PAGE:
5. Check cigar lighter outlet (if fitted).
  6. Check radio (if fitted)
Under bonnet
  1. Check battery terminals and cables for corrosion/oxidization.
  2. Check HT lead, coil, condenser, plug wires & caps, distributor cap (for cracks) and points for wear/pitting.
  3. Check fuse box - correct fuses, signs of burning, no nails! (should be 20 amp if American replacements or 35 amp, ONLY if they are Lucas originals!)
  4. General condition of remaining wiring etc. including starter motor and alternator.
  1. Do a compression/leakdown test.
  2. Test condition of thrust washers by pushing in on crank pulley as hard as you can. Once in, have someone depress the clutch and using your fingers as a guide, see how far the crankshaft moves out. Acceptible limits are .007" to .013", or the thickness of a fingernail. Alternatively, use vernier calipers if you have them.
  3. Before starting the car, when cold, have someone start the engine and look for blue smoke from the tailpipes.
  4. Check car will idle with choke on and, when warm, with it off.
  5. Get the car up to operating temp & verify oil pressure.
  6. Check engine area for obvious oil, coolant or head gasket leaks. Include oil and water pumps/thermostat housing. Look under car on floor for stains etc.
  7. Check fluid levels, coolant, engine oil, brake and clutch master cylinders.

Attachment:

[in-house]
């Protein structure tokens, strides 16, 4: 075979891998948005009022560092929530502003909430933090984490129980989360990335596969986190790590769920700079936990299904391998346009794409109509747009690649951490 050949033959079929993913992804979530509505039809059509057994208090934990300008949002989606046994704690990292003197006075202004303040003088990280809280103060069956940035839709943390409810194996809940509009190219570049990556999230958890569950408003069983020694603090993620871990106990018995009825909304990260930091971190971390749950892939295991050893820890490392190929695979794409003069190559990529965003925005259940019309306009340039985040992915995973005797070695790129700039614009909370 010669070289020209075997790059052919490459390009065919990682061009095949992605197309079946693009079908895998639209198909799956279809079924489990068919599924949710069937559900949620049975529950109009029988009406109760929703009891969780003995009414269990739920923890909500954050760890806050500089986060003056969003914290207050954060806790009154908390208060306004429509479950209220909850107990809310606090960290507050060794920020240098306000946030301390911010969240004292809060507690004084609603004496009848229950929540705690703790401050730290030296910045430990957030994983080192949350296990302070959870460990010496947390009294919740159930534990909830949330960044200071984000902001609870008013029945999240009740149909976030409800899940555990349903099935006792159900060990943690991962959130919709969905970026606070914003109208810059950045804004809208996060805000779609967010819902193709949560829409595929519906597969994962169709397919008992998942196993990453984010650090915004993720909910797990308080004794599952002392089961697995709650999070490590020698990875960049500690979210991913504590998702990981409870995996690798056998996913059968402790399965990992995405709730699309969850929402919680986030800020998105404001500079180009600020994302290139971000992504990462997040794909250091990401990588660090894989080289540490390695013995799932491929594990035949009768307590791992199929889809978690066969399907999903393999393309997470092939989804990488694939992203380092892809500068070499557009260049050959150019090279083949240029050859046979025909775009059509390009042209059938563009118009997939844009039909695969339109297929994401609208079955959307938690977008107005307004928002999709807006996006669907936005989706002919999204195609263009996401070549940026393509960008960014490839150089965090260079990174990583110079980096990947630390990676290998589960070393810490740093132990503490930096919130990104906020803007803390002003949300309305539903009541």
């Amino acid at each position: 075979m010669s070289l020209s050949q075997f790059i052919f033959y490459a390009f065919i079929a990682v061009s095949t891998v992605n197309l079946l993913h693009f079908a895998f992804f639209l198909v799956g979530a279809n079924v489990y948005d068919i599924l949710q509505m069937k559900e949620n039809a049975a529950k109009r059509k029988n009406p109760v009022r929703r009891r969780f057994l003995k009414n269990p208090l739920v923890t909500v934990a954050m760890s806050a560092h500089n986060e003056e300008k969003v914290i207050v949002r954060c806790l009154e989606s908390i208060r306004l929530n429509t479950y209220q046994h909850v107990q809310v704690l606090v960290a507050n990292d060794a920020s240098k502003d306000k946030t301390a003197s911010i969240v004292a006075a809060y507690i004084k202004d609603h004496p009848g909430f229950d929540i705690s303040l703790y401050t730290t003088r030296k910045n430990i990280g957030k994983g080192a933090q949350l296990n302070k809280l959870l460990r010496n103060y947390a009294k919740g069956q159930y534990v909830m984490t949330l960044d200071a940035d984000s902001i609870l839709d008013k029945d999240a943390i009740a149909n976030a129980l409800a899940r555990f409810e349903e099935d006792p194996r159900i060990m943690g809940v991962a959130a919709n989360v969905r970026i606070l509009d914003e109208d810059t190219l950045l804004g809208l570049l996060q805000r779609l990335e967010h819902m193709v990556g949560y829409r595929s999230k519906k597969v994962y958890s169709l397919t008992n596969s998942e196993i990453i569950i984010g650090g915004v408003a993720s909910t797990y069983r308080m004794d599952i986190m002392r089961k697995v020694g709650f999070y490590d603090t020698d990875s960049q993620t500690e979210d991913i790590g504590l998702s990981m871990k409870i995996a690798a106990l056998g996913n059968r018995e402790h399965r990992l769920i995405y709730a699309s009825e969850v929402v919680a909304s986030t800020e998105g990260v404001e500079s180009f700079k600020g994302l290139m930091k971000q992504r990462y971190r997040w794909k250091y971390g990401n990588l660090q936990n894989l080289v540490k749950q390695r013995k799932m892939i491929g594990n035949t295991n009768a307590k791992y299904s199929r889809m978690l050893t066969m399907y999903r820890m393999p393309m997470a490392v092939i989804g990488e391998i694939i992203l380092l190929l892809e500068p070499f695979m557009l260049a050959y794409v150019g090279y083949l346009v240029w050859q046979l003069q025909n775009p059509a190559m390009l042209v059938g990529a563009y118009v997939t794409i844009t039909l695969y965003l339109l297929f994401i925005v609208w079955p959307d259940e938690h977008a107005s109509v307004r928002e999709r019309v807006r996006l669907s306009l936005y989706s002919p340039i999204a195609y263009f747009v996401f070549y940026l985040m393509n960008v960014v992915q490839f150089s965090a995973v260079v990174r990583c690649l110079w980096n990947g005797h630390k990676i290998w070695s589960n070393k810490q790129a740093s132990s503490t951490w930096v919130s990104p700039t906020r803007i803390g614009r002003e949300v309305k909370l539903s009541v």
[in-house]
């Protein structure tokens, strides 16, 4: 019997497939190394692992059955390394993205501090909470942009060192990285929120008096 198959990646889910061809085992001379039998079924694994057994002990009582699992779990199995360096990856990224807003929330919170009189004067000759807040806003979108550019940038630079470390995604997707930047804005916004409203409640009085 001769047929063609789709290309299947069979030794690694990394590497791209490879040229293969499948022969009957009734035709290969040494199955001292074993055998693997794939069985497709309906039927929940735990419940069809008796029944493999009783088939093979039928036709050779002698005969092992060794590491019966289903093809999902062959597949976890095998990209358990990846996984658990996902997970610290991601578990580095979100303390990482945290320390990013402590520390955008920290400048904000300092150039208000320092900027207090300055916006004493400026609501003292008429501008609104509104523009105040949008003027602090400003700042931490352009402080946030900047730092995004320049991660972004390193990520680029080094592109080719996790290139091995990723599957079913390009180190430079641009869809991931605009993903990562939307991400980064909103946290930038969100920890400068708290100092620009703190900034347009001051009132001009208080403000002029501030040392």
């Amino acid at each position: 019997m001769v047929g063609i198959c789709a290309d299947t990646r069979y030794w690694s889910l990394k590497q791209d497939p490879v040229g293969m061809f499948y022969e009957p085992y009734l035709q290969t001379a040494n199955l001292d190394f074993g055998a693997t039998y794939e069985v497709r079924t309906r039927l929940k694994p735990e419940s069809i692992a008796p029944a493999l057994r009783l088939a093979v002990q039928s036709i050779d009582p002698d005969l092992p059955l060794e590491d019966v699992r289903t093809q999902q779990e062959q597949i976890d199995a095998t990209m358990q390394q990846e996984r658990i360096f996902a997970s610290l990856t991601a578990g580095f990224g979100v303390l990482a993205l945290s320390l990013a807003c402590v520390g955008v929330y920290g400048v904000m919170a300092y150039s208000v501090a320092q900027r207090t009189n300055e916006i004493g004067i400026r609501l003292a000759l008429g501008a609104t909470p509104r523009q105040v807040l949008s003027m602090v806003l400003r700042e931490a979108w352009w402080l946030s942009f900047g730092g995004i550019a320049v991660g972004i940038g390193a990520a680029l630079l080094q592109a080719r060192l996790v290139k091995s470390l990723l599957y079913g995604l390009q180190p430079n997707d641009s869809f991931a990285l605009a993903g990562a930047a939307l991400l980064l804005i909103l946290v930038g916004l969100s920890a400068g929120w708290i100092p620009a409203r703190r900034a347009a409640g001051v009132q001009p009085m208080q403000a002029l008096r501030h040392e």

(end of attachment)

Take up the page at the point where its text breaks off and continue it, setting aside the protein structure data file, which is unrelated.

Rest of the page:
Running Gear
  1. Jack the car up at the rear (using a block of wood under the jack face) & firmly hold each rear wheel top/bottom & try to wiggle the the same on the sides of the wheel. Check for any play. You're testing to make sure the hubs are OK so you don't kill yourself on the way home!
  2. Repeat for front wheels, additionally checking steering arms & track rod ends for play.
  3. Check all bushings...see if they are neoprene & that ALL the bushings have been done, if seller says they've been done. If original, check condition.
  4. Check steering rack, arms and boots for wear or splitting.
  5. Check for play and any excessive movement in steering column, up, down and side-to-side.
  6. Check condition of brakes, discs, pads, drums (rear), hand brake operation etc.
  1. Check smooth operation of clutch and listen for any "whiring" sound when released, could be sign of a worn throw out bearing or broken pin.
  2. With clutch depressed, check gear selection for stiffness or sloppiness.
  3. Thrust washers......easy way to make sure is to push the clutch in while at idle & make sure the RPM's don't drop.
  4. Check the clutch linkage down by the gearbox, make sure there aren't any "extensions" on it. Should beconnected by middle hole of the three available.
  5. Check travel of clutch before it engages. If it engages at the very top of the travel, it's probably worn out or, at best, needs serious adjustment.
  6. Check prop shaft, universal joints etc. for excessive play. On some models they have grease nipples, others the UJ's are factory sealed and can dry/wear out.
Test Drive
  1. Check general handling, brakes (pull up in a straight line), clutch operation, gears etc.
  2. Listen for any clunking sounds from the rear-end, could indicate broken diff pin mounts, worn U joints or differential gears. Could also indicate corroded frame which is flexing.